McDonald’s food handler in Calgary has hepatitis A

A food handler at a McDonald’s restaurant in Calgary, AB was diagnosed with hepatitis A this week, resulting a risk of exposure to thousands of customer who ate there between October 1 and 23.
There has been a bunch of coverage locally and nationally.  While watching Canada AM this morning I caught this on the Crawl; "Thousands exposed to Hep A at Calgary McDonald’s" The Calgary Herald, and Calgary Sun both covered the story today. 

From the Herald:

Ron Thompkins, who drives a semi-trailer truck in the area and eats at that McDonald’s almost everyday, plans to get vaccinated. "This really sucks," he said, explaining that he’s concerned about the cleanliness of McDonald’s in general. "The bathrooms are very dirty. The toilets are filthy. It needs to be cleaned more."

I think it’s interesting that Thompkins brings up that he’s concerned about how often the bathrooms are cleaned, and still eats at the McDonald’s almost every day. I’m not surprised, likely the safety of the food at this location was never in question for Tompkins until the hep A news hit — that’s an assumption I’m making based on him eating there often. Now he’s been told about the risk and he’s voicing something he noticed but didn’t think was a problem.  This is one of the problems food safety communicators face — though around 1 in 4 people get sick each year,  events like these are still quite rare, and only when they occur do some individuals (consumers, staff, managers) really take notice.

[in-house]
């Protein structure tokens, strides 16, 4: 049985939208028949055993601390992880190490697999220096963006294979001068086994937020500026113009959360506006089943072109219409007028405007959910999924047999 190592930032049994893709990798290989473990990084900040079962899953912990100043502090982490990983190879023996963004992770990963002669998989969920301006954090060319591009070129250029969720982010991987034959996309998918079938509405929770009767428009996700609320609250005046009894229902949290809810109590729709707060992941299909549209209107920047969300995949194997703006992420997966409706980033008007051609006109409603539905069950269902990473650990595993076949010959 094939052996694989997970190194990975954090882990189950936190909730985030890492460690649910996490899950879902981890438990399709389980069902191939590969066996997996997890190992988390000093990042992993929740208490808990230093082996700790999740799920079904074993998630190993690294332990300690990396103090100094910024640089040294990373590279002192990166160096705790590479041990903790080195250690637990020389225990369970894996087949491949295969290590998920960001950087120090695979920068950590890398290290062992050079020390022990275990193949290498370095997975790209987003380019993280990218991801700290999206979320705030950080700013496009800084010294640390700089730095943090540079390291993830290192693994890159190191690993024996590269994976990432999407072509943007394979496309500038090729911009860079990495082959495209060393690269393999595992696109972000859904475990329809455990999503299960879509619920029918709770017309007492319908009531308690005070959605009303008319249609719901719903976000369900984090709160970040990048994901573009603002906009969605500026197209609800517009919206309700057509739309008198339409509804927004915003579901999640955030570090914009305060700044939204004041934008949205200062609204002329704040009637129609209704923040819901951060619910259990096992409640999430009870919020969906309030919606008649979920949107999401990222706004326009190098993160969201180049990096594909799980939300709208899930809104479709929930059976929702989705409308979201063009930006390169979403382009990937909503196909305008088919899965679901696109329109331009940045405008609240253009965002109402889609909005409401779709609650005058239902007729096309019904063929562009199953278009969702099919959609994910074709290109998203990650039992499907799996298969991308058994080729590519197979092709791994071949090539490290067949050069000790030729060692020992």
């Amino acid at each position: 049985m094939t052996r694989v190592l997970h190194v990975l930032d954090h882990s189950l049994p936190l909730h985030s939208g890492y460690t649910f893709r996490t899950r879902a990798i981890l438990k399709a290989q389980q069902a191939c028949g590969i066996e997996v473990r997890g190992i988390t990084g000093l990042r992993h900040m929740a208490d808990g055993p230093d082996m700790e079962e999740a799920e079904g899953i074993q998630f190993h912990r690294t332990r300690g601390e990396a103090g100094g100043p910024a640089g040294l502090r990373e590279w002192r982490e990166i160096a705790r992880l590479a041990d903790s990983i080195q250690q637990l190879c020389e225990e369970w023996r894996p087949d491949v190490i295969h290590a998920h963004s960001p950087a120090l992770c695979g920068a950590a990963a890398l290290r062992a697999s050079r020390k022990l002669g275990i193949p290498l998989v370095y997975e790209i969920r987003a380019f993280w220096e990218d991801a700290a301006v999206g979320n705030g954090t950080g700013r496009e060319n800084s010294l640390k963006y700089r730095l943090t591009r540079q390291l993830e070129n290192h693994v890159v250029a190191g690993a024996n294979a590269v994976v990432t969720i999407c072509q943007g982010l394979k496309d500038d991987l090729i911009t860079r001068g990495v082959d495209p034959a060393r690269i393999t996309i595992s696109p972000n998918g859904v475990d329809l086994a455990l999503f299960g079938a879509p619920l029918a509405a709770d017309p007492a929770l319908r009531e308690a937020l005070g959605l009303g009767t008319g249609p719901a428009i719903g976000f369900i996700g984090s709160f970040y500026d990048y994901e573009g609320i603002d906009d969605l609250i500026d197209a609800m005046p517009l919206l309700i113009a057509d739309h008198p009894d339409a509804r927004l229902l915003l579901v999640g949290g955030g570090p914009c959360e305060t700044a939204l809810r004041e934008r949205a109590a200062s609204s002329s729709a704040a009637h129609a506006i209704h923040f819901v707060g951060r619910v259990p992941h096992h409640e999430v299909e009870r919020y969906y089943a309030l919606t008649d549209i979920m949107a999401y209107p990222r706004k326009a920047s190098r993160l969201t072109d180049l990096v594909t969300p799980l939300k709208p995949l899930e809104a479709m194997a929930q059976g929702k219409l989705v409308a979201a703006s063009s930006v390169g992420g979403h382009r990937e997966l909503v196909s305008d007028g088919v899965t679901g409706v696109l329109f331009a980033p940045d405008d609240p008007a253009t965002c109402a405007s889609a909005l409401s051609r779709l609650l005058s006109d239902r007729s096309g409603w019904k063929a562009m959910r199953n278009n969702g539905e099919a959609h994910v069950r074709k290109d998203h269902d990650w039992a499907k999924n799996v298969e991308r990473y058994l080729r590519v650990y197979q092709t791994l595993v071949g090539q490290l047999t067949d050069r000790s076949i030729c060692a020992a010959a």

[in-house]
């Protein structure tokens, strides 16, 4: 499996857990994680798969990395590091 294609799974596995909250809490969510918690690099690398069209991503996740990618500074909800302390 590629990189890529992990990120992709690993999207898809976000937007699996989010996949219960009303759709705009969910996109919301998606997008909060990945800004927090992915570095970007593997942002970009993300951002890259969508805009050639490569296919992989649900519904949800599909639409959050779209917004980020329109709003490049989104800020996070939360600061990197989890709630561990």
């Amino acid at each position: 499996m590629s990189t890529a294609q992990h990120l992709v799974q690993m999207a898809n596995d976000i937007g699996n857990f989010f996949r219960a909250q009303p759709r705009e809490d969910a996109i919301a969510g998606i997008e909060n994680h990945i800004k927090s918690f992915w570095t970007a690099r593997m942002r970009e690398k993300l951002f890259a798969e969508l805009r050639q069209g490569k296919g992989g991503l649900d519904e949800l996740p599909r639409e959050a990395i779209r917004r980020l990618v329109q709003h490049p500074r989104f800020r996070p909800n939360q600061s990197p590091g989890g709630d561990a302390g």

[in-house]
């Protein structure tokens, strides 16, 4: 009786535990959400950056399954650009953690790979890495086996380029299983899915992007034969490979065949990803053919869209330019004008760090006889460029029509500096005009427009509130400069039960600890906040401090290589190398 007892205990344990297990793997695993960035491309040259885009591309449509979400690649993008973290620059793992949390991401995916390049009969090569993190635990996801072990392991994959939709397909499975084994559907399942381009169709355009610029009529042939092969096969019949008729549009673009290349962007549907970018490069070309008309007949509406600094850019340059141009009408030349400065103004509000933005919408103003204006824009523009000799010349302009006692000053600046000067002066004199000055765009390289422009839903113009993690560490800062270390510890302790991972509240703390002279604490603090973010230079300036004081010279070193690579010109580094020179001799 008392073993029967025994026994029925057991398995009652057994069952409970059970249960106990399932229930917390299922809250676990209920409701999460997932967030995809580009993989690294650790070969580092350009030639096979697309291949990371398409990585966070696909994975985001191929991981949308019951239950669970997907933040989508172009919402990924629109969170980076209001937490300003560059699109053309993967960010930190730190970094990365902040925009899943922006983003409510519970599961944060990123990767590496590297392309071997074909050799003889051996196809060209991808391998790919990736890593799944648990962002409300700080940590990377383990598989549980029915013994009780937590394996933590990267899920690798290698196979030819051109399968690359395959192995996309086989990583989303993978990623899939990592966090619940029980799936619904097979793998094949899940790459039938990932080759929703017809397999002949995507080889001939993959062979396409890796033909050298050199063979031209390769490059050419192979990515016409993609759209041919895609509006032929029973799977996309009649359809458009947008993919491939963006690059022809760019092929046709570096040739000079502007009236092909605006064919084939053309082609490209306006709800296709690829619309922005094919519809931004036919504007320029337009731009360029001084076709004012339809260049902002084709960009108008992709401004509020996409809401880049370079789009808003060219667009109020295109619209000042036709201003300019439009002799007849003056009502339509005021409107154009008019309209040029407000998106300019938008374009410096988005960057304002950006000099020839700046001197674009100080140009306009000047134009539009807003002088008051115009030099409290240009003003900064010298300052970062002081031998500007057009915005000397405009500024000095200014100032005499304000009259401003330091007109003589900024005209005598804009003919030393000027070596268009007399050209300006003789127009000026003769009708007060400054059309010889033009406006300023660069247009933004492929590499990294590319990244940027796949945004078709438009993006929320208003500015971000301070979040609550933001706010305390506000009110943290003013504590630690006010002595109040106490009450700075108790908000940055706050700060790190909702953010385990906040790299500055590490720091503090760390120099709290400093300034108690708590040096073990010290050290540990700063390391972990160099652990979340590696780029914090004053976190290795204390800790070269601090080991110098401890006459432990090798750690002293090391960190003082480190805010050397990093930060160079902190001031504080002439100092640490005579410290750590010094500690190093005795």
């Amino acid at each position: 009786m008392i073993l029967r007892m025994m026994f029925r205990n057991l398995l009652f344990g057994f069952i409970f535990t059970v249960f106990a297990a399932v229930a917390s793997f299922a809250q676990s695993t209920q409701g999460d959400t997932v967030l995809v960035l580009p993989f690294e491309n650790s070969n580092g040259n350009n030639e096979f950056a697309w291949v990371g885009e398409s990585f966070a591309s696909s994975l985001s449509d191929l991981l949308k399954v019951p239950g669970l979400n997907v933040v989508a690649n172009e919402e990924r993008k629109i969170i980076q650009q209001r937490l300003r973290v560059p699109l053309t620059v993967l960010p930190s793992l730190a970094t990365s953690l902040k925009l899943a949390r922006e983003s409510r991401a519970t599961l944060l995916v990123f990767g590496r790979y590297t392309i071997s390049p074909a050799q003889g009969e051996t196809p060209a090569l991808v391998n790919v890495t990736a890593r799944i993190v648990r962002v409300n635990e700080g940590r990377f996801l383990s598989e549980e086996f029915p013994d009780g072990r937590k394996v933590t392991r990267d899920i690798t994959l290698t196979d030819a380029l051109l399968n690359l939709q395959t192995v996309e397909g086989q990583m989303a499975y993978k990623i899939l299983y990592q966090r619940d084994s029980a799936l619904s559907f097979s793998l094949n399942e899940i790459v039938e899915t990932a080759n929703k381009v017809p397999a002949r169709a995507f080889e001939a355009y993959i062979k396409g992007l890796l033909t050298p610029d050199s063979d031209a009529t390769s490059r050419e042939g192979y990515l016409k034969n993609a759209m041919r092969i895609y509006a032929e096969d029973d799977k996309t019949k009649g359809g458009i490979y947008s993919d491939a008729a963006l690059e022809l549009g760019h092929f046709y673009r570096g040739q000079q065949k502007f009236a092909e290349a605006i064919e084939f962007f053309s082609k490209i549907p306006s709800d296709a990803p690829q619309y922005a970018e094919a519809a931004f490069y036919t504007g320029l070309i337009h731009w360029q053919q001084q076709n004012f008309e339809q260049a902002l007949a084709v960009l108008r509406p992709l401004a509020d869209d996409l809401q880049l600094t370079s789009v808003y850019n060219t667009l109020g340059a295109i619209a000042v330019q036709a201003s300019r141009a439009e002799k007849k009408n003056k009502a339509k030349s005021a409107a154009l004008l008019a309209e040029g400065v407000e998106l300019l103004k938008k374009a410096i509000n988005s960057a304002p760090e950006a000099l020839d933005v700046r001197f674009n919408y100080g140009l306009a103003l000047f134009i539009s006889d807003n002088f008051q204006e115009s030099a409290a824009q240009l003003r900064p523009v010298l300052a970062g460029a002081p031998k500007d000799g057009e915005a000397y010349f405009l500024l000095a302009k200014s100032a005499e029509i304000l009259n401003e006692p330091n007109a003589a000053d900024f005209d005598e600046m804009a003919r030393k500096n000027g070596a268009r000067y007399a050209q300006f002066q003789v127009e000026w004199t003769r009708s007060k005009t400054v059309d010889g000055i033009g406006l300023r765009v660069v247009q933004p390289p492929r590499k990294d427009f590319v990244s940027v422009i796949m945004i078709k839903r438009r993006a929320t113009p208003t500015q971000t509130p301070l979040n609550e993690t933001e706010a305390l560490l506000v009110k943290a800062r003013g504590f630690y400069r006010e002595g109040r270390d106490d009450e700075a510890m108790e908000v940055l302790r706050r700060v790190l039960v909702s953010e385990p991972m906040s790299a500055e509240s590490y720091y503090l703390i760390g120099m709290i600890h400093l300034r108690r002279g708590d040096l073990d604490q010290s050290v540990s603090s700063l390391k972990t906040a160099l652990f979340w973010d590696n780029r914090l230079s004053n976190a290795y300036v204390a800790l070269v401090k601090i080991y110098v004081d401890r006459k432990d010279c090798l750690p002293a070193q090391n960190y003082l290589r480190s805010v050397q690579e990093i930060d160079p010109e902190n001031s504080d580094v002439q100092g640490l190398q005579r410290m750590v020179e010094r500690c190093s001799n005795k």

For today’s iFSN infosheet sheet, we used the story as the hook, and focused on what food handlers can do.  Hep a is more problematic for businesses than other pathogens because staff can have and pass on the virus without showing symptoms, and even if the food handler is a handwashing superstar you are going to have a line up outside your restaurant (or at the health unit/clinic) while patrons get their post-exposure shots.  So maybe the answer for some businesses is to require (and possibly pay for) hep A vaccines for food handlers.  Staff turnover, lack of protection from other bugs and the cost are problems, but vaccinations may be worth requiring to keep your company out of the newspaper.

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About Ben Chapman

Dr. Ben Chapman is a professor and food safety extension specialist at North Carolina State University. As a teenager, a Saturday afternoon viewing of the classic cable movie, Outbreak, sparked his interest in pathogens and public health. With the goal of less foodborne illness, his group designs, implements, and evaluates food safety strategies, messages, and media from farm-to-fork. Through reality-based research, Chapman investigates behaviors and creates interventions aimed at amateur and professional food handlers, managers, and organizational decision-makers; the gate keepers of safe food. Ben co-hosts a biweekly podcast called Food Safety Talk and tries to further engage folks online through Instagram, Twitter, Facebook, YouTube and, maybe not surprisingly, Pinterest. Follow on Twitter @benjaminchapman.